Publication Detail

Lenton, S. (2011). Knowledge translation at the political level – bridging the policy research to policy practice gap. In Banister, E., Leadbeater, B. and Marshall, A. (eds.) Knowledge Translation in Context: Indigenous, Policy, and Community Settings. University of Toronto Press. pp. 105-125. [CH141] View web page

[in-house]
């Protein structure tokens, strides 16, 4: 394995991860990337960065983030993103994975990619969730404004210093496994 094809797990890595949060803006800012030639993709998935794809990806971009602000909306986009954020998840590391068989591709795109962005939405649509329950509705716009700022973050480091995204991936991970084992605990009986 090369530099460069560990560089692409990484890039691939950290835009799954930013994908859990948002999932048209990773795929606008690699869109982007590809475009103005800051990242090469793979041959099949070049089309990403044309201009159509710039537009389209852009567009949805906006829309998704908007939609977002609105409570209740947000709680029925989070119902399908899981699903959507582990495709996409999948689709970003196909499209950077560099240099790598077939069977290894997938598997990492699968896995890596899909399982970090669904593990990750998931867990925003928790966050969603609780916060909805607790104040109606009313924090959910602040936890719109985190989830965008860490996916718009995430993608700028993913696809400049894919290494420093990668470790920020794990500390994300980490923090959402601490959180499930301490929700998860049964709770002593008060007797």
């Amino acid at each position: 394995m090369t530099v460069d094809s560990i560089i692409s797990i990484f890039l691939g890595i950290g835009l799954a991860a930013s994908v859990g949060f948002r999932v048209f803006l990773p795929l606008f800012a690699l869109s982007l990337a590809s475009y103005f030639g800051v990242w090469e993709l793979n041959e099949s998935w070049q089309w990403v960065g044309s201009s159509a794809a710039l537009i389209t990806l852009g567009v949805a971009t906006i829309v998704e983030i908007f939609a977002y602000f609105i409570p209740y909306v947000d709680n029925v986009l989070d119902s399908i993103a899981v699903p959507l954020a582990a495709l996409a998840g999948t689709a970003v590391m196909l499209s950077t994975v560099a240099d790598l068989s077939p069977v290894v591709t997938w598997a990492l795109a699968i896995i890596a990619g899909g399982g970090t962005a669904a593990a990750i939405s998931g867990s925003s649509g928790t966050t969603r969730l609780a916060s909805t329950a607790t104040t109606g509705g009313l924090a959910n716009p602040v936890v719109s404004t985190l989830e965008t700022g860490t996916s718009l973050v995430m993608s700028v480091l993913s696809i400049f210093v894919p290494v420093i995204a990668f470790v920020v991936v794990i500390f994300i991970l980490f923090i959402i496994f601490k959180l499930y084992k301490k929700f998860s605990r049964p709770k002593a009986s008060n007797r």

This chapter is concerned with the translation of policy relevant research into policy practice, specifically legislative change. I describe my experience as a drug policy researcher involved in the translation of research findings into changes to cannabis law in one Australian state, Western Australia (WA). This involved the conduct of research, research reviews, knowledge translation, and collaboration with policymakers and legislators in the introduction of a system of prohibition with civil penalties for minor cannabis offences. Often termed decriminalization, this entails legal changes that alter the status of a cannabis offence from a crime to that of a civil offence. The changes maintain the illegality of the act (in this case, the possession, use, and cultivation of small amounts of cannabis) but allow for civil penalties (fines and infringement notices) rather than more serious criminal penalties (a criminal record or the possibility of a custodial sentence). Having a framework of the policy change process can be helpful in understanding and guiding the knowledge translation (KT) process involved in government policy and legislative change. I provide an overview of Kingdon’s (1984, 1995) well-cited model. The example of WA’s cannabis law changes demonstrates a number of challenges for translating research into public policy; the chapter addresses a number of issues regarding KT at this level. The need for having a lengthy time frame and using a range of strategies for disseminating research findings, along with the importance of establishing and maintaining long-standing relationships in KT are discussed. Although mass media is only one of the vehicles for research dissemination when trying to affect change in government policy and legislation, it is a very useful tool in bringing research findings to the attention of policymakers. At its best, research can be a means of giving voice to the unheard in the community. Nevertheless, researchers must face the dilemma of whether to stay outside or work within government structures, and whether they should take on the role of advocate or seek others to disseminate research findings. Considering one’s audience is central to all KT and is particularly salient when trying to inform politicians, senior bureaucrats, and other policymakers. However, some researchers may believe that KT is not a legitimate academic activity. I argue that academic researchers should be engaged in KT and provide examples of measures that can support this activity within universities.

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